One of the most challenging aspects of taking care of elderly parents with Alzheimer’s is adjusting to the troubling and sometimes abrupt changes in personality and behavior. Sometimes, family members are still in a phase of denial and aren’t ready to cope with the reality of Alzheimer’s disease and how it affects their aging pare
There are many factors to consider when caring for a loved one, and of course, having them close to home makes the situation easier. But what do you do when your loved one lives 50 or 500 miles away, or even across the country? Although it seems like it is unmanageable, there are ways to not only keep peace-of-mind, but also to ensure safety, stay on top of their health, and be aware of any crucial health changes.
Keeping on top of their health situation and identifying problems before they become major issues is of key importance. Also, in regards to patients with Alzheimer’s, dementia, or any other memory issues, it is important to detect changes in behavior as soon as they happen. Of course, there are options to keep them safe, such as a medical alert system, but having a home care aide readily accessible is one of the most important and easiest ways to control the situation. It is the job of the family members to inform the home care agency of what you expect from them.
Document Patient’s Routine
To be successful, it is important to identify the patient’s daily routine and understand their behavioral patterns. Since nearby family, friends, and at-home caregivers are the ones who tend to be the most familiar with the senior, they will be the first to notice a decline. Be in communication with them or the home care agency to keep track of changes.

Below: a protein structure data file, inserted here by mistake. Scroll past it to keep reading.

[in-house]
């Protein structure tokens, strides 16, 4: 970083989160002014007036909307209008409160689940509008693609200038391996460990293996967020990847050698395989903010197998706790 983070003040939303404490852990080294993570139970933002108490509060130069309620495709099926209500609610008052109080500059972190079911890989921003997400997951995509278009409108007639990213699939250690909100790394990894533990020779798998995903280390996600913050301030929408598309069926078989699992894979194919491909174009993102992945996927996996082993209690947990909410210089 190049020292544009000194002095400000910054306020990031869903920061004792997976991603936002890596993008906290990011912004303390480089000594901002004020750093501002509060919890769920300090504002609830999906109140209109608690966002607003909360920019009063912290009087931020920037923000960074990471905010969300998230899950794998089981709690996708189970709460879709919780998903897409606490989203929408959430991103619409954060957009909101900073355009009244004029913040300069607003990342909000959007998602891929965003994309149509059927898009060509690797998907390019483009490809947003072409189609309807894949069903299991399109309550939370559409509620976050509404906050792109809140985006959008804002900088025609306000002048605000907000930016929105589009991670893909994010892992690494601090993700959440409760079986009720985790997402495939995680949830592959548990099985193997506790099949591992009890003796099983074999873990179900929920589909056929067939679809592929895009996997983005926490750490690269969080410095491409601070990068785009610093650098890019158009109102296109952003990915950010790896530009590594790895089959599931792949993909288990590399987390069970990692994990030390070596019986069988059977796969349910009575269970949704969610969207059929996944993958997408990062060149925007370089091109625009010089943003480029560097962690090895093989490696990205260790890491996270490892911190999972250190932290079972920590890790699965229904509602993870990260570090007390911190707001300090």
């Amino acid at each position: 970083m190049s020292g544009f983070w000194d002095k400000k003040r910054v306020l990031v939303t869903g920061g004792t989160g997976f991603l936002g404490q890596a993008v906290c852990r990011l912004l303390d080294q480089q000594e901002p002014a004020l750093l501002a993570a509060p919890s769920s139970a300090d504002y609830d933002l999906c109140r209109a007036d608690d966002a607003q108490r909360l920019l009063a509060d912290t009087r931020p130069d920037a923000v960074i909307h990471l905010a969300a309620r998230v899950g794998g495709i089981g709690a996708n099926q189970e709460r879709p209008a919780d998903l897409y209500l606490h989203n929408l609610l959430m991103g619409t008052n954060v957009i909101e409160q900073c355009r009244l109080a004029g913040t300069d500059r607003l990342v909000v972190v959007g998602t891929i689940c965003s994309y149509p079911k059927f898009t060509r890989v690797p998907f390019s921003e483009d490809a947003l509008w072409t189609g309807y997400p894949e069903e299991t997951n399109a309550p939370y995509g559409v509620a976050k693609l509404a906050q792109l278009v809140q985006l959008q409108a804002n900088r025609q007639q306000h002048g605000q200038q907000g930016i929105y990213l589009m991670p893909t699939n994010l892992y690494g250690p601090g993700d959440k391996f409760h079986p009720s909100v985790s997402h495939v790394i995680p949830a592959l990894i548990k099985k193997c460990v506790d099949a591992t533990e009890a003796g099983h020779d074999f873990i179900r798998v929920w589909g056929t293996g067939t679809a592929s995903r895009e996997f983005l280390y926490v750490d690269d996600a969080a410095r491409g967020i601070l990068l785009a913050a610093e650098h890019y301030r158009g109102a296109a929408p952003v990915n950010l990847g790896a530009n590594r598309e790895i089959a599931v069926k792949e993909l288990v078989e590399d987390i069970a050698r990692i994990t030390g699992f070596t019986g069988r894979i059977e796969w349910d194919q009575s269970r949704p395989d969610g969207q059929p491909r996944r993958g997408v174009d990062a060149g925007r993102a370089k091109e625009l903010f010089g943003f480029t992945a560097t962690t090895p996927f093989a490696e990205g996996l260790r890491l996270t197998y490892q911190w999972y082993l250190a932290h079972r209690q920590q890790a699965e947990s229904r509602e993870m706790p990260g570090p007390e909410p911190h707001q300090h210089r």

It is important to set initial benchmarks so the healthcare workers and the caregiving agency are able to determine if there has been a change in behavior. Having a doctor or a nurse evaluate your elderly parent for what they can and can’t do is an essential way to set standards. If there are any signs of the senior getting worse, the at-home caregivers can help identify those changes.
If a change in behavior is detected, the next step is contacting the physician for a formal diagnosis. In the event of a physical change, many times the patients are still able to live at home, but the physician might recommend more home care services to assist with helping the patient get stronger. In regards to a mental decline, the situation can become a little more difficult. If the patient isn’t a danger to him or herself, they can most likely continue living on their own. However, if they wander out of their house, leave burners on, etc, they might need 24/7 supervision.
With 24/7 supervision, seniors are oftentimes able to “age in place.” At this level of supervision, family members don’t have to worry about the safety of their elders because they are always being watched. When seniors get to this level, many people think the only option is a skilled nursing or assisted living facility, but one of the downsides to these facilities, other than having to leave the familiar setting of a house, is that many patients share one caregiver. The benefit of having a private caregiver is that one caregiver is working with one client. This means the patient is receiving a superior level of care in most instances.
In-home caregivers range from trained medical professionals, able to assist their charges with managing medications and vitals, to family members who have stepped up to the responsibility. Support can come in all forms and sometimes includes help with eating meals, bathing, exercising, or even just companionship. Depending on the situation, caregivers do not necessarily have to be a nurse or someone who is able to provide medical support. Home care helps give both you and your loved one peace of mind, knowing that someone can help with daily activities and chores that they cannot perform on their own.
April 30, 2015
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